In society, a persistent issue has always existed where the patriarchal world fails to acknowledge women as powerful forces, intelligent beings with minds of their own, or individuals capable of making equally important decisions as men. It’s as if granting power to a woman might allow her to overtake the world.
“The Royal Hotel” presented a deeply unsettling experience, reminiscent of observing a group of angry and sexually obsessed men futilely attempting to revive a dying horse. Despite Liv (Jessica Henwick) and Hanna (Julia Garner) being far from defeated, finding themselves in a rural Australian town where women are regarded as “fresh meat” raises questions about their choices. One can’t help but wonder if these two young women had no alternative but to subject themselves to such a distressing situation, where men could easily violate their minds and souls.
Penned by Kitty Green and Oscar Redding, with direction by Kitty Green, Hanna and Liv, facing financial hardship, grasp at the opportunity to work at the pub “The Royal Hotel” as if it were situated in a luxurious locale. However, it’s anything but that. Bar owner Billy (Hugo Weaving), perennially inebriated, warmly welcomes the young women. While they elevate the male presence in the small mining town, they become objects of attention for men who wager on who will seduce them first. The atmosphere is raucous, disrespectful, and insulting, dismissing the desires and opinions of Hanna and Liv as inconsequential.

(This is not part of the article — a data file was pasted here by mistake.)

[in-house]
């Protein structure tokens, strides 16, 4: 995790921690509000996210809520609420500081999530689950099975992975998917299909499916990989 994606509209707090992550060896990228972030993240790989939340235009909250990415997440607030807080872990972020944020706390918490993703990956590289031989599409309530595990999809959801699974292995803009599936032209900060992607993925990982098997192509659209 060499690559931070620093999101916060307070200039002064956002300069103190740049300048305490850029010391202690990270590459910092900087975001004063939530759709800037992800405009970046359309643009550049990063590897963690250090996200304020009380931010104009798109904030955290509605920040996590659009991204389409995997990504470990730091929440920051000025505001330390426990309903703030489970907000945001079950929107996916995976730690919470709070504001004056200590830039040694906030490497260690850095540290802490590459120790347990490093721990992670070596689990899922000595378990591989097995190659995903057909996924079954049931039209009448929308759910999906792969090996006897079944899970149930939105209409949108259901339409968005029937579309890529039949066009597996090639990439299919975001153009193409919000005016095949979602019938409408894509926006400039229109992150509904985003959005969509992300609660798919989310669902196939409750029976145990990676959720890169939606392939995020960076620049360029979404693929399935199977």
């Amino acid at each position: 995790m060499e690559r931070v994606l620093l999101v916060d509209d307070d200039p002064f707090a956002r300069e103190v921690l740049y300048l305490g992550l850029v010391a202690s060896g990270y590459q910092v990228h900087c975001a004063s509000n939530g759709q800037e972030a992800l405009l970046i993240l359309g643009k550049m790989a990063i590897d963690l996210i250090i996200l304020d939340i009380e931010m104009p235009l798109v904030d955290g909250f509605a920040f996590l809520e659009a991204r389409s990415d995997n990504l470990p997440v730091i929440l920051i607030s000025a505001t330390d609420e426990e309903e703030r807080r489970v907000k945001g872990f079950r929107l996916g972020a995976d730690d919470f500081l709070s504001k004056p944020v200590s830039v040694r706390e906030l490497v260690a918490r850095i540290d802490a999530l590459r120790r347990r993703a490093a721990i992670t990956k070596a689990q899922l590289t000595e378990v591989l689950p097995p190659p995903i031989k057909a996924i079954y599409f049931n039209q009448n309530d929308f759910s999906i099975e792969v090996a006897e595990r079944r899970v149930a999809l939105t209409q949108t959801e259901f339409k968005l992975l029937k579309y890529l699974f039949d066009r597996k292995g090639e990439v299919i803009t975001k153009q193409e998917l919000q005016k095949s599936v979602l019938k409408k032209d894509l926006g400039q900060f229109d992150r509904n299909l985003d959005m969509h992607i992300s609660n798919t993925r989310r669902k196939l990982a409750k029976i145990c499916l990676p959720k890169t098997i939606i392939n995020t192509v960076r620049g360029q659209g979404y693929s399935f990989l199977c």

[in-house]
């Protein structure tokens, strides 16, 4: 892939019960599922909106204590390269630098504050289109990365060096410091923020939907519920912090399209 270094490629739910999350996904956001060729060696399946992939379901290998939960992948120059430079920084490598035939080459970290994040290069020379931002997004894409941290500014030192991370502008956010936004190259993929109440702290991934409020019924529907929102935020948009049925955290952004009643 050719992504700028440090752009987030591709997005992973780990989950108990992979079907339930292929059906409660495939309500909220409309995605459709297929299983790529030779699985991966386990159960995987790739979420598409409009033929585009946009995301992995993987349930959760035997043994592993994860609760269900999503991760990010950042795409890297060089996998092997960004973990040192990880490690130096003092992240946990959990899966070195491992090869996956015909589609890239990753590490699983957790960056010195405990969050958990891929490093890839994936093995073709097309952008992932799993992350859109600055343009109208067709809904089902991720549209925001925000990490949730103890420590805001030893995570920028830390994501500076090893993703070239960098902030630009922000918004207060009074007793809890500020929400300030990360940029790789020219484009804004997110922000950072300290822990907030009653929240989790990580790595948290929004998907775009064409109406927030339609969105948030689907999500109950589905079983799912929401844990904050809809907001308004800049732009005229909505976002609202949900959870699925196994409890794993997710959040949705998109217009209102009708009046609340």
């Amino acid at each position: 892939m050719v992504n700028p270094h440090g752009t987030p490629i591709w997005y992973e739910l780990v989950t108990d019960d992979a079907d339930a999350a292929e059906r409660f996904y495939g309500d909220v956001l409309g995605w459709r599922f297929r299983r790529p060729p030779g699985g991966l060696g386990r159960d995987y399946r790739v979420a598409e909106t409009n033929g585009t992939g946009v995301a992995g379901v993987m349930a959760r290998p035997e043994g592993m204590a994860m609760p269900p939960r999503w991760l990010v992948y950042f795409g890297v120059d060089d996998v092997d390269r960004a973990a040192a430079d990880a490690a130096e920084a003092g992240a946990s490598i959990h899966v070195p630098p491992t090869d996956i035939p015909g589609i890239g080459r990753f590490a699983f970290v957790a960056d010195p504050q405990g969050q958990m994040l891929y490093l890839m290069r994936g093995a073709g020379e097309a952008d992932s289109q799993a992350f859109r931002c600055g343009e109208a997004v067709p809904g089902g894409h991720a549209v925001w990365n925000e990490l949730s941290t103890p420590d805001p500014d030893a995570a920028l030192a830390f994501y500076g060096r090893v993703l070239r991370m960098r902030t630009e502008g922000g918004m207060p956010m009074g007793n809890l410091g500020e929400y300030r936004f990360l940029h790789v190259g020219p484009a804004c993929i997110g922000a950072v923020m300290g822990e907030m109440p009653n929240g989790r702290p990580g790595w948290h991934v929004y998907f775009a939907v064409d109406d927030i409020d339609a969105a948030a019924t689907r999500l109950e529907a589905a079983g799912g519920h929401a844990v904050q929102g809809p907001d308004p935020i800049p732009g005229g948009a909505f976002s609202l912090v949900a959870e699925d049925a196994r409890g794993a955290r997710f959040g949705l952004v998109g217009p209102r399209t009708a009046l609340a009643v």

Initially, everything seems manageable. They receive salaries and a place to live—what more could they desire? However, the men in town have different plans, mostly involving Hanna and Liv opening their bedroom doors. The toxic environment becomes unbearable to watch, leaving the audience feeling gutted and angry. Picture a group of unrestrained men consuming alcohol like water, reckless with their words, uttering vile things as though their crude language were pleasant and beautiful. What is most disconcerting is that their ranting and displeasure with rejection never cease, escalating to the point where the two women must defend themselves. But can they, given the power balance is not in their favor?
Julia Garner delivers an outstanding performance as Hanna, a young woman who cannot be deceived by anybody. Liv, on the other hand, is more naive than her friend, allowing mistakes to occur on her end. Fortunately, she has a steadfast and reliable friend who will go through hell to ensure Liv remains unharmed. As you watch the film, you come to realize that the definition of hell is that pub, almost like a city in Lars Von Trier’s “Dogville”—better for it never to exist for the sake of humanity. “The Royal Hotel” places everything at stake, including Hanna and Liv’s dignity and their ability to fight for themselves. They may be easily outnumbered and defeated, but the environment director Kitty Green creates is too perfectly and delicately balanced for you to miss the central truth: no man can trifle with a woman willing to fight back—hard.